Impact

Given the novelty of the scheme, its impacts have not yet been quantified through research. However, the Bristol Pound gathered much media attention in its first operative year and was granted much support by the Bristol Council, which early on accepted local taxes to be paid in the local currency. Recently £B achieved a modern world first with the public transport company First signing up to accept £B for fares paid on buses and office counters. 4

Currency Details

The Bristol Pound in numbers

At its launch, more than 350 local shops and businesses had signed up for accounts. Circulation reached £100,000 after three month and £200,000 in July 2013 making it the largest not-for profit complementary currency of the UK. Figures of August 2013 suggest that more than 600 local businesses accept the currency and more than £260,000 has been converted into £B. There are more than 1,200 electronic £B accounts.

Function and Unit of Account

The Bristol Pound’s primary function is to act as a local medium of exchange. Its unit of account is the pound sterling – one Bristol Pound has the same purchasing power as 1 GBP, however it is not legal tender in the UK.

Issuance – Backing

Bristol Pound operates both as electronic and paper currency. While there are physical notes in denominations of 1, 5, 10, and 20 B£, electronic Bristol Pounds are exchanged online or by text-messaging, here called ‘TXT2PAY’, between designated no interest bearing accounts at the Bristol Credit Union (BCU).

There are several ways by which £B can be brought into circulation:

  • Pound sterling can be exchanged for Bristol Pound at a 1 to 1 rate in 8 exchange points across the city and at Bristol Credit Union;
  • Paper Bristol Pound can be obtained by making an equal TXT2PAY payment to an exchange point;
  • Electronic £B accounts can be credited by transferring funds from a normal GBP account or by cash and cheque deposits at BCU.
  • Get Bristol Pound as change when spending at any subscribing businesses in pound sterling.

Printed Bristol Pounds cannot be exchanged directly for pound sterling.

Each individual £B account held at the Bristol Credit Union is protected by the FSCS for up to 80.000 pounds, in just the same way as pound sterling.

Software

Bristol Credit Union uses the Cyclos based CC2 ICT platform to administer the e-currency. Customers can use the platform via the Internet or by sending text messages (TXT2PAY) on their mobile phones. The software was developed by Qoin as part of a collaboration project with the New Economics Foundation, Brixton Pound and Transition Network in 2011-2012, part funded by Tudor Trust. The software was made publicly available in June 2013 5.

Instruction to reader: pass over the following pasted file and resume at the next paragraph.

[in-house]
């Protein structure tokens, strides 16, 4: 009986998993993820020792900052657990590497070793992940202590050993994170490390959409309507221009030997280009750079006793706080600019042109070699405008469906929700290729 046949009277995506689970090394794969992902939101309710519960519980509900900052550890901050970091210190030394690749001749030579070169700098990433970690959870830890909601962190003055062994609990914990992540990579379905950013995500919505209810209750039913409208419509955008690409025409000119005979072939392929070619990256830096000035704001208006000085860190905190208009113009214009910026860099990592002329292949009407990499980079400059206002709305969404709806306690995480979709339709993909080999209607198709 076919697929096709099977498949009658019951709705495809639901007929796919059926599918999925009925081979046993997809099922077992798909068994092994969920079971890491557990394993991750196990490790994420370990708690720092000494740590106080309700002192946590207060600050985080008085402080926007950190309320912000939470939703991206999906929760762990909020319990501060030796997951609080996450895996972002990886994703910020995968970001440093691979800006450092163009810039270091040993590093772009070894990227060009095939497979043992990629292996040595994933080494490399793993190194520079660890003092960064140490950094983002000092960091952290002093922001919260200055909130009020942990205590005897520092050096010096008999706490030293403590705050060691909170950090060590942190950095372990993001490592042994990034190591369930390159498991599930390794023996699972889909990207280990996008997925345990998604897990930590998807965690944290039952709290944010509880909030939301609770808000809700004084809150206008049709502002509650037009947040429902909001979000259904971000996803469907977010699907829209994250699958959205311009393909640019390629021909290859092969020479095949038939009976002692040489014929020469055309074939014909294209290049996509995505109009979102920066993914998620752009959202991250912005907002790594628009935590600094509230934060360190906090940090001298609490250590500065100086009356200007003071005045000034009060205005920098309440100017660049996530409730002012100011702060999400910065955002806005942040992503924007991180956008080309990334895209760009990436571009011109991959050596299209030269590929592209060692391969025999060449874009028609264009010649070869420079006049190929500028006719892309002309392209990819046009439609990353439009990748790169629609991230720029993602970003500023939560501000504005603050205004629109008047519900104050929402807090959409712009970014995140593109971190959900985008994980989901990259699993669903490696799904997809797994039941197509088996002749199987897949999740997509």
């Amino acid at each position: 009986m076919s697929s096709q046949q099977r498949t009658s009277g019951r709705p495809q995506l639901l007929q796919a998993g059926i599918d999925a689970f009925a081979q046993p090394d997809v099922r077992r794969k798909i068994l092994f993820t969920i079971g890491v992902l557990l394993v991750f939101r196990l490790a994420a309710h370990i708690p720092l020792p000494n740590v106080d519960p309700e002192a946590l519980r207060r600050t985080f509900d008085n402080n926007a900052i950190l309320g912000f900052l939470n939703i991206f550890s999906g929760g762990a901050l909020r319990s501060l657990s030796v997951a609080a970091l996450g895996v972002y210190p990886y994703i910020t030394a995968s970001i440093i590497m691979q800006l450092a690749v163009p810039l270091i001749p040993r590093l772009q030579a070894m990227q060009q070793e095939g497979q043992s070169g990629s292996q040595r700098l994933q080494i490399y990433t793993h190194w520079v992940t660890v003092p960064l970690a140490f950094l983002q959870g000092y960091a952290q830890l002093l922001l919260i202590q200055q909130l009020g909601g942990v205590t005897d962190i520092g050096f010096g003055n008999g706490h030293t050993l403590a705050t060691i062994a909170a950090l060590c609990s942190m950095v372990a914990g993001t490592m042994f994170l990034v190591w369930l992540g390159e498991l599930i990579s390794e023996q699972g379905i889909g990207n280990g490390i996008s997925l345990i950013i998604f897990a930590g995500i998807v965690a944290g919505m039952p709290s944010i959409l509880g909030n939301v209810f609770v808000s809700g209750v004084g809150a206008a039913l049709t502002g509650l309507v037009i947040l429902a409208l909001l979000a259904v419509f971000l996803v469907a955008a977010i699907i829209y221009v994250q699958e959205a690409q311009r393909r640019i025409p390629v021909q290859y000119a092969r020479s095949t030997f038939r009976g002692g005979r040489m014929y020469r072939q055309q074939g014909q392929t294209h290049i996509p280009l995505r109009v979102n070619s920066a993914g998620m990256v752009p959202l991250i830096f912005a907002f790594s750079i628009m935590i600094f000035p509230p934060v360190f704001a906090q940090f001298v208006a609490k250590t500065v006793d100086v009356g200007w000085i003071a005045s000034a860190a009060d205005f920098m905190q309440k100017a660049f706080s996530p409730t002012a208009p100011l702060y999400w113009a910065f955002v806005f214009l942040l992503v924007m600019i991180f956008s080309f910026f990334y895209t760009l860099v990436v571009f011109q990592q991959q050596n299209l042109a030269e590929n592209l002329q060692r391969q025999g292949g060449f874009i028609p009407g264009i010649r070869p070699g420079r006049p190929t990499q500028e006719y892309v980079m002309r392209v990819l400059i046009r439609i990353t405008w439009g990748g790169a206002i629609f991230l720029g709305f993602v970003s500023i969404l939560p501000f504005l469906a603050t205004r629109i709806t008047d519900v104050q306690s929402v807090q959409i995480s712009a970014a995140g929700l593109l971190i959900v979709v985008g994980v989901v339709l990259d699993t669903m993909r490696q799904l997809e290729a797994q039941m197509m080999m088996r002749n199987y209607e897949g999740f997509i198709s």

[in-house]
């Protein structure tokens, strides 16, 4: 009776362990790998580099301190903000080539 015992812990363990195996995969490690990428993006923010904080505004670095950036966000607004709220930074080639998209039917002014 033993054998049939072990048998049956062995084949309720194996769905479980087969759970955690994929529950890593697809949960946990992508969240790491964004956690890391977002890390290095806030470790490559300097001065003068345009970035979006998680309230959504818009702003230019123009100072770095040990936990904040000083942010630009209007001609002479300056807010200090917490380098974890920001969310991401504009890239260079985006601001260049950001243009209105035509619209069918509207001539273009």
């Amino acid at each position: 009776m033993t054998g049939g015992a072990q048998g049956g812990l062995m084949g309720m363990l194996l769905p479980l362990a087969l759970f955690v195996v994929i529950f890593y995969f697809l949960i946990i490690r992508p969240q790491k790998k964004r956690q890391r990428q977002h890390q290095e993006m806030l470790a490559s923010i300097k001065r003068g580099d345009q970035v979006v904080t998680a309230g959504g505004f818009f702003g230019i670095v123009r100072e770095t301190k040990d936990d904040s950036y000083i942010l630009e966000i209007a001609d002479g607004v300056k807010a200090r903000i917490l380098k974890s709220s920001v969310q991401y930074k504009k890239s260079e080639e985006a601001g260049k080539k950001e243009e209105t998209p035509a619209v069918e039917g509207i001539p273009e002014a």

Taxation and Compliance

The UK Financial Services Authority (FSA) has determined that the electronic version of £Be should be excluded from new EU e-money regulations as it is being administered by BCU, a licensed deposit taking institution, which as such does not require an additional e-money license.

Business accepting Brixton Pound account for it as GBP income, no tax exemptions apply. The Bristol Council accepts Bristol Pound for payments of some local taxes.

Specific Attributes

Individual members of Bristol Pound cannot exchange their local currency into pound sterling, nor can they convert it from paper to digital currency. Businesses, however, can exchange their Bristol Pounds into national currency. The terms and conditions for business members state a 3%  malus for this conversion but this has never been collected to date.

A 2% transaction fee is charged to the receiving business accounts when accepting payments by text message.

How it works in practice?

Consumers can become members of Bristol Pound by opening a Bristol Pound account at BCU and then transfer some pound sterling. Similarly, paper Bristol Pound can be acquired at several exchange points across the city. The TXT2PAY scheme works through the online Bristol Pound account and enables members to pay any purchases in Bristol Pound by text message (sms). When paying at a restaurant or participating shop, the customer would request the shop’s user-name and send a text message to the Bristol Pound payment line in a specific format which requires the sender’s personal security code, the recipient’s user name and the amount to be paid, e.g.: “Pay 1234 TraderJack 4.99”. Both customer and business get confirmation messages on their cell phones when the payment has gone through, which typically takes only a few seconds.

References